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Franconian Mardi-Gras


Bavaria's finance minister and his wife disguised for the 2012 gala evening.
© BR/Bernhard Wiemann - The Finance minister of Bavaria, Dr. Markus Söder, and his wife at the 2012 gala evening in Veitshöchheim. Their picture made it to the frontpage of the Wall Street Journal.

The so-called “season of the mad” (närrische Zeit) is officially inaugurated on 11/11 at 11:11 am - the number 11 has been regarded as “mad” since the Middle Ages as it is one number higher than the Ten Commandments and one number lower than the number of Jesus’ apostles... This moment marks the start of the preparation of Fasching (Carnival), which really starts the day after Epiphany, e.g. January 7th.

After long months of waiting, Fasching marks the season, reaching its climax on its last day, Mardi-Gras, in February. Traditionally Fasching served as the opposite of Lent during which one not only had to fast for 40 days but was also not allowed to participate in any kind of festivity. On Shrove Monday (Rosenmontag) and Mardi-Gras (Faschingsdienstag) there are many traditional parades, humorous carnival speeches and costumed balls.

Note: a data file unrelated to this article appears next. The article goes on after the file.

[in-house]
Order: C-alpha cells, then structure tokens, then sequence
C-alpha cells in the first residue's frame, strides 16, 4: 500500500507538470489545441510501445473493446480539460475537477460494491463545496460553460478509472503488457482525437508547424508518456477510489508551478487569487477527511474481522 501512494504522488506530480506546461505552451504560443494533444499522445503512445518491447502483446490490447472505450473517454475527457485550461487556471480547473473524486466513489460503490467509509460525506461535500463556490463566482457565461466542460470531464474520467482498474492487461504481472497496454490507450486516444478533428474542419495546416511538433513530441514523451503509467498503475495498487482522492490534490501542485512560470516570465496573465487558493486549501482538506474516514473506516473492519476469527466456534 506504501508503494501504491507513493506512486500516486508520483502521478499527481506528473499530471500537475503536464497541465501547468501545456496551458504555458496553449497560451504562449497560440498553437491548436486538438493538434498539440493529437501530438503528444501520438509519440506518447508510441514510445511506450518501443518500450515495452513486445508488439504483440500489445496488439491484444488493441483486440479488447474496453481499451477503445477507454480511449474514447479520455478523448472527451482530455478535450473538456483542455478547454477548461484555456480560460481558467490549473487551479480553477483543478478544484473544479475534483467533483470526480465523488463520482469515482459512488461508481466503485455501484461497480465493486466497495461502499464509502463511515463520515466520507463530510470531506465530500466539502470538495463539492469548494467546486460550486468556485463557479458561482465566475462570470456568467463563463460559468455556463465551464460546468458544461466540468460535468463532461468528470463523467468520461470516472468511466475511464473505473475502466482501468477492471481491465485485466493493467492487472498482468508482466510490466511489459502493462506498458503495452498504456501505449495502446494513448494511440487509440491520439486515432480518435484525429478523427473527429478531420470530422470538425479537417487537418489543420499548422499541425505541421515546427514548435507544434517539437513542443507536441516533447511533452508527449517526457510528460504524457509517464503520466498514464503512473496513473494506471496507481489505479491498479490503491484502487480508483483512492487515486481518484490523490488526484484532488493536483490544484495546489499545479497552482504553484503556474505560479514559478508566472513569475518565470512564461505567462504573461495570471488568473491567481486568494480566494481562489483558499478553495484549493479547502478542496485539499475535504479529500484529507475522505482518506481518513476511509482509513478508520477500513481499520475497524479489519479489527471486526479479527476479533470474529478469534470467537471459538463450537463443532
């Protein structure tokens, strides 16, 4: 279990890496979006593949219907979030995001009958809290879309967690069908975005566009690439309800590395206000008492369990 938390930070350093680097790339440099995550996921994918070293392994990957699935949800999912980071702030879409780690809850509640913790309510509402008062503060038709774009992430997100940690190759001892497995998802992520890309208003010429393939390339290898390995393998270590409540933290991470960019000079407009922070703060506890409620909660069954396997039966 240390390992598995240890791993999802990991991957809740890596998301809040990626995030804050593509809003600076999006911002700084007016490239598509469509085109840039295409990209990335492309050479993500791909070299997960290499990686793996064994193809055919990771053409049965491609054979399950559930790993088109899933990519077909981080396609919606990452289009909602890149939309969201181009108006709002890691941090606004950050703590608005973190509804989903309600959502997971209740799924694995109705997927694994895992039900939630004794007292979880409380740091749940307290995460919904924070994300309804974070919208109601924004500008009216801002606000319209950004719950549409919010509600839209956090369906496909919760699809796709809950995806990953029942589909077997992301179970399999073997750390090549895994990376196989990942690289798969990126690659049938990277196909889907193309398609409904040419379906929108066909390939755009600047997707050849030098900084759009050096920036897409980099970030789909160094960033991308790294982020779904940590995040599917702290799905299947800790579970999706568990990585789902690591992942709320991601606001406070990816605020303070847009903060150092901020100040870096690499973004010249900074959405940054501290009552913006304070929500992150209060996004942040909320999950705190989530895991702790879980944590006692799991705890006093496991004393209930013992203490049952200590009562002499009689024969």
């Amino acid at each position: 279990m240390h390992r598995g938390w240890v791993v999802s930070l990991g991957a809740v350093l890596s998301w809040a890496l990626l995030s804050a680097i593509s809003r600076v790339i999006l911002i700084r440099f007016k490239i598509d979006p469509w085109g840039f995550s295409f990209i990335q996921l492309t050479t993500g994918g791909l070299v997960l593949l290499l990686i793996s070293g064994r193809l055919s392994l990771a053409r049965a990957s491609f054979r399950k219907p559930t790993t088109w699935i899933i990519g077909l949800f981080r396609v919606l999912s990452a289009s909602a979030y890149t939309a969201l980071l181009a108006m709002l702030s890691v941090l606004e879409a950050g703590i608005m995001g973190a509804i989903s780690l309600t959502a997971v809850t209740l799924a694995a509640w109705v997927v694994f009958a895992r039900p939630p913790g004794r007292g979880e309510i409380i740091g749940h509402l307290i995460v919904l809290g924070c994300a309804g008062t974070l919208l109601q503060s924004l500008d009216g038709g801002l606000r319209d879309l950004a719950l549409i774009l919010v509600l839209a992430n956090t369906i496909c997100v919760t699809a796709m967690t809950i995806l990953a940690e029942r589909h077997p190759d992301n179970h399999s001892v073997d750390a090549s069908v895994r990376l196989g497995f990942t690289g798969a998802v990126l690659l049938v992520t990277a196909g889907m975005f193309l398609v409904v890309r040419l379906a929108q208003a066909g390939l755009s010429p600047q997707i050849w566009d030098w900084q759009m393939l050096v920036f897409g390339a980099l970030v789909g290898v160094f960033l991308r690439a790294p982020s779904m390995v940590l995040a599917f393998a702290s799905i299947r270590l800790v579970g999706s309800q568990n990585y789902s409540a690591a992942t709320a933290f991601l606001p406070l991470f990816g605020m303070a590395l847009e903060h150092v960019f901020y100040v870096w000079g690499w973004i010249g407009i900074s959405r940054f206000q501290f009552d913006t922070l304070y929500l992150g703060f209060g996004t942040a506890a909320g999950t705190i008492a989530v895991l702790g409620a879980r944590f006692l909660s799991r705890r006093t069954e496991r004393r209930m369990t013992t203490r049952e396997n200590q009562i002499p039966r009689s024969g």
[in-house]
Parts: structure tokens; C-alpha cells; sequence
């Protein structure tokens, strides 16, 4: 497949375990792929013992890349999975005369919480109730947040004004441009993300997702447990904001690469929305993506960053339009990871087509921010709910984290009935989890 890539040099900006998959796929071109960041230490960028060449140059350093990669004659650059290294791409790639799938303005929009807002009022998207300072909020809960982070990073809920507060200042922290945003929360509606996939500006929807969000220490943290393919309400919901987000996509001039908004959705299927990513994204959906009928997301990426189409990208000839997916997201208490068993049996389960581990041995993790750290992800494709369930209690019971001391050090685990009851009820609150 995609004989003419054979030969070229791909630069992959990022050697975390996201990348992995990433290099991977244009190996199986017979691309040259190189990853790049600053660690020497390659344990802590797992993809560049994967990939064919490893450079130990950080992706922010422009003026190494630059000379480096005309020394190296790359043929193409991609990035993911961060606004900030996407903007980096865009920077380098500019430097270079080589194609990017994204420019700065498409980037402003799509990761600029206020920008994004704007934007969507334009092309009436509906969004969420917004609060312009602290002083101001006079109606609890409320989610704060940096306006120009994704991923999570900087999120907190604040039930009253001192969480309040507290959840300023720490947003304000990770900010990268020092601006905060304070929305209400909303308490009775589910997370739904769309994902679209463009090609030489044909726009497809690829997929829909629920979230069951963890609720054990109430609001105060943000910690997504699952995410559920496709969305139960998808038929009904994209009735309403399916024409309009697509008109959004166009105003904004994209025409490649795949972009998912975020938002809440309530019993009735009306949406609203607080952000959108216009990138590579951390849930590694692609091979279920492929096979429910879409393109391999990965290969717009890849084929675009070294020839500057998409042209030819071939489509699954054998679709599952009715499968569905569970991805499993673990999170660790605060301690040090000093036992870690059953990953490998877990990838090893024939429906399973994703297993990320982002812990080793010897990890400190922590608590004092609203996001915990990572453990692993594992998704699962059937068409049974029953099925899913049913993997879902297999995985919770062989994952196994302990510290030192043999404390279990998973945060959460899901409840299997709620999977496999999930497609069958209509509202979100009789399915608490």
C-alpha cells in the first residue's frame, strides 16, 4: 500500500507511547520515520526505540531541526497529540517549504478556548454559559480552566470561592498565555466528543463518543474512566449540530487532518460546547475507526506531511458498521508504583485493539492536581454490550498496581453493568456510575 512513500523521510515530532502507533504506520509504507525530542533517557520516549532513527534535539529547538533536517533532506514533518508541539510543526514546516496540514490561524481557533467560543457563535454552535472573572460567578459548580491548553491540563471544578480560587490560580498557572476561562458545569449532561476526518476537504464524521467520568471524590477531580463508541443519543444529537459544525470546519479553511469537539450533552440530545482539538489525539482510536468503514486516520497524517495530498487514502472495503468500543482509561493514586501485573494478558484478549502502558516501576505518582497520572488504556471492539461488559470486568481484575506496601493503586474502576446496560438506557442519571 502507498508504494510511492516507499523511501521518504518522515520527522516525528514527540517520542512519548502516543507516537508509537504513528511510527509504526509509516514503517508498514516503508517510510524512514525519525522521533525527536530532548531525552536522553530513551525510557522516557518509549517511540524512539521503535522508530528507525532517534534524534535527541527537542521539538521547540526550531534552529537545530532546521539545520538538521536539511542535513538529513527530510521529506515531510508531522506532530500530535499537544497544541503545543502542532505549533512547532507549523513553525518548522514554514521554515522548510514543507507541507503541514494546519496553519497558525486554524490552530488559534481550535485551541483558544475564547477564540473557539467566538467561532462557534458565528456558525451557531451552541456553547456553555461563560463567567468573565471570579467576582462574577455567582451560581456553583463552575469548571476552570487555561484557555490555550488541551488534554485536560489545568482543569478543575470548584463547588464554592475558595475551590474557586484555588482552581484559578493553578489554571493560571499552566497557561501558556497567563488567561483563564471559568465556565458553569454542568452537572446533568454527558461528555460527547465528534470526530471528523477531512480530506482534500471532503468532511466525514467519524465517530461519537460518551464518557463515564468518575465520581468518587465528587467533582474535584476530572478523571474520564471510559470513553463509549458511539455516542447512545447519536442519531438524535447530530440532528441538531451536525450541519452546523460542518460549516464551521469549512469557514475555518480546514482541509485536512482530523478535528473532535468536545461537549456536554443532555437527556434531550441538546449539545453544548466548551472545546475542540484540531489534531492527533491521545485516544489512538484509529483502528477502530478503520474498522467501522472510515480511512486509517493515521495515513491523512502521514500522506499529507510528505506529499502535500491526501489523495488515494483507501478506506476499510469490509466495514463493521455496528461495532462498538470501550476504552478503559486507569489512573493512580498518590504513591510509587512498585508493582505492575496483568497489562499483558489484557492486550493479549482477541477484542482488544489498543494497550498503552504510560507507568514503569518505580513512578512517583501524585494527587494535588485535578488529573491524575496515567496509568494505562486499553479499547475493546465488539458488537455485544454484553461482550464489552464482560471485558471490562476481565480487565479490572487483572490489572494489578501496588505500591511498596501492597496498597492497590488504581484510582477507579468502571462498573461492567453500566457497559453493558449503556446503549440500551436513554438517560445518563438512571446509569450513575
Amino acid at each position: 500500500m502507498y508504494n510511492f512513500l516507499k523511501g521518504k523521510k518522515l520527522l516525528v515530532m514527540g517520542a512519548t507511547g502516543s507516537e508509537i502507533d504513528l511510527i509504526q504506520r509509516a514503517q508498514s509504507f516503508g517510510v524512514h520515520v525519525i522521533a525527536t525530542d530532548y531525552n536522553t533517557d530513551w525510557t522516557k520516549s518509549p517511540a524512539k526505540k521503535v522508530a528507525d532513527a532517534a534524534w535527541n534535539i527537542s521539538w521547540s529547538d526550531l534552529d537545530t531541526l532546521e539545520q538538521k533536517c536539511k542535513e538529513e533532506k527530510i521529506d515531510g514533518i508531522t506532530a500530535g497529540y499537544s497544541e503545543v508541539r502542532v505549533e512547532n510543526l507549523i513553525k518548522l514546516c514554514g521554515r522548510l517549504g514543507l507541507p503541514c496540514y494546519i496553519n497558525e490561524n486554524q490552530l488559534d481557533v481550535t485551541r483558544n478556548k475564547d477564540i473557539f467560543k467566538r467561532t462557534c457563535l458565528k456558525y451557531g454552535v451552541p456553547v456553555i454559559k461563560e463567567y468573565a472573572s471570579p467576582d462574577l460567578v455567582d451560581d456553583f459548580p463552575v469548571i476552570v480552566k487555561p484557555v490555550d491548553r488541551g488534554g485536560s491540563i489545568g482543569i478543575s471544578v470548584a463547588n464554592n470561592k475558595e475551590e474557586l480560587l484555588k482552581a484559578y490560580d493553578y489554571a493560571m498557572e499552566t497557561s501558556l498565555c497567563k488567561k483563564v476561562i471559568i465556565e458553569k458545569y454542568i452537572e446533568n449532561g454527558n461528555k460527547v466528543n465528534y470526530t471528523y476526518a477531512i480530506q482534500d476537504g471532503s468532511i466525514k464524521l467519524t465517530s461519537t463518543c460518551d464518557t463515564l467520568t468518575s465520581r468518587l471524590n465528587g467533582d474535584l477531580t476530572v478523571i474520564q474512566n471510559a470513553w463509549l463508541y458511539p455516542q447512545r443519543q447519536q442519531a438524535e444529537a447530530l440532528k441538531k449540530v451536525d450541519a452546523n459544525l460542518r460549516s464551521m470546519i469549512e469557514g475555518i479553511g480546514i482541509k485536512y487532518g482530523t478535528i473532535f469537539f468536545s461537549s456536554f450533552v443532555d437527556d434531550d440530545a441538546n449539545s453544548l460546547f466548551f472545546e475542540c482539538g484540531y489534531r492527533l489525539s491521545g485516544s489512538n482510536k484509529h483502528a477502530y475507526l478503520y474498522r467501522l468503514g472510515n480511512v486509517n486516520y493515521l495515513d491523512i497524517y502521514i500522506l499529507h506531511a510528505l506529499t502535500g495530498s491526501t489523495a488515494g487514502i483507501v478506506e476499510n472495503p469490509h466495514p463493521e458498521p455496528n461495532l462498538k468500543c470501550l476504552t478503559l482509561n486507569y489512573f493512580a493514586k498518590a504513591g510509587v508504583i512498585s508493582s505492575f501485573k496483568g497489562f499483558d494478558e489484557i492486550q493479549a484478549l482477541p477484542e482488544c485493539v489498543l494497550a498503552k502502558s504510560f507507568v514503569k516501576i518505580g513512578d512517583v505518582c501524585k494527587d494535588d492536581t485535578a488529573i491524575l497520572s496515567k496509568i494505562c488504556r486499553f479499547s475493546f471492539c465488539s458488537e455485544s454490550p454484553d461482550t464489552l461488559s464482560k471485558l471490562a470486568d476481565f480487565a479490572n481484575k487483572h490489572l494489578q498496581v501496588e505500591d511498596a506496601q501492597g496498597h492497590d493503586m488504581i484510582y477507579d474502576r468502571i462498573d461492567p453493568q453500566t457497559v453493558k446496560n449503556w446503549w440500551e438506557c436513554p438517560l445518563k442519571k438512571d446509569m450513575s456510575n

In former times, the people would make fun of princes and bishops and get away with it unharmed; today it is politicians that are being made fun of. This tradition is still well alive in Franconia where an assembly of jesters of the local Carnival association (Fastnacht-Verband Franken) offers every year a TV-broadcast Gala evening (2013 picture gallery) in the village of Veitshöchheim, in the presence of most of the current and former ministers – disguised.